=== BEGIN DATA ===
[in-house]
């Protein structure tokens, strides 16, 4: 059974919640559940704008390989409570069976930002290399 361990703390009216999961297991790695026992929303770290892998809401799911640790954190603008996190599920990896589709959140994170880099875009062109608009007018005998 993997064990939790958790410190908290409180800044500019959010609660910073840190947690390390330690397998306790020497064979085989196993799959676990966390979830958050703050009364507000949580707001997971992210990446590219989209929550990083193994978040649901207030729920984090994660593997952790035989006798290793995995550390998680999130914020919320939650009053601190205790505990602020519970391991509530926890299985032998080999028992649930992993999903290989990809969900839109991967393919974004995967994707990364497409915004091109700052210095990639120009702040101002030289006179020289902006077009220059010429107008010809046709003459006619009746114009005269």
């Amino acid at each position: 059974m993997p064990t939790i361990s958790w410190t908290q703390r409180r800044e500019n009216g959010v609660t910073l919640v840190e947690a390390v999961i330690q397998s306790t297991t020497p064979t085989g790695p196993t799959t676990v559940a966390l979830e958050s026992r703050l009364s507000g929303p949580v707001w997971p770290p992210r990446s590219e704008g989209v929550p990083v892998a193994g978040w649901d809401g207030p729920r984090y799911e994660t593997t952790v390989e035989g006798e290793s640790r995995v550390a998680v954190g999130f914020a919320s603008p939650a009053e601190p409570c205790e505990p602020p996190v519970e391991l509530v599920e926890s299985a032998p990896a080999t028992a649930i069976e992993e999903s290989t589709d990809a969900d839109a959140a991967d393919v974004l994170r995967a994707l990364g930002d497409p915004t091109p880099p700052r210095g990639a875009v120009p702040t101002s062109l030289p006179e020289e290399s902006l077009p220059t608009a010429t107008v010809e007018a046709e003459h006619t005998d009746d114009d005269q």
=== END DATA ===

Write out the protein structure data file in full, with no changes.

[in-house]
């Protein structure tokens, strides 16, 4: 059974919640559940704008390989409570069976930002290399 361990703390009216999961297991790695026992929303770290892998809401799911640790954190603008996190599920990896589709959140994170880099875009062109608009007018005998 993997064990939790958790410190908290409180800044500019959010609660910073840190947690390390330690397998306790020497064979085989196993799959676990966390979830958050703050009364507000949580707001997971992210990446590219989209929550990083193994978040649901207030729920984090994660593997952790035989006798290793995995550390998680999130914020919320939650009053601190205790505990602020519970391991509530926890299985032998080999028992649930992993999903290989990809969900839109991967393919974004995967994707990364497409915004091109700052210095990639120009702040101002030289006179020289902006077009220059010429107008010809046709003459006619009746114009005269």
């Amino acid at each position: 059974m993997p064990t939790i361990s958790w410190t908290q703390r409180r800044e500019n009216g959010v609660t910073l919640v840190e947690a390390v999961i330690q397998s306790t297991t020497p064979t085989g790695p196993t799959t676990v559940a966390l979830e958050s026992r703050l009364s507000g929303p949580v707001w997971p770290p992210r990446s590219e704008g989209v929550p990083v892998a193994g978040w649901d809401g207030p729920r984090y799911e994660t593997t952790v390989e035989g006798e290793s640790r995995v550390a998680v954190g999130f914020a919320s603008p939650a009053e601190p409570c205790e505990p602020p996190v519970e391991l509530v599920e926890s299985a032998p990896a080999t028992a649930i069976e992993e999903s290989t589709d990809a969900d839109a959140a991967d393919v974004l994170r995967a994707l990364g930002d497409p915004t091109p880099p700052r210095g990639a875009v120009p702040t101002s062109l030289p006179e020289e290399s902006l077009p220059t608009a010429t107008v010809e007018a046709e003459h006619t005998d009746d114009d005269q």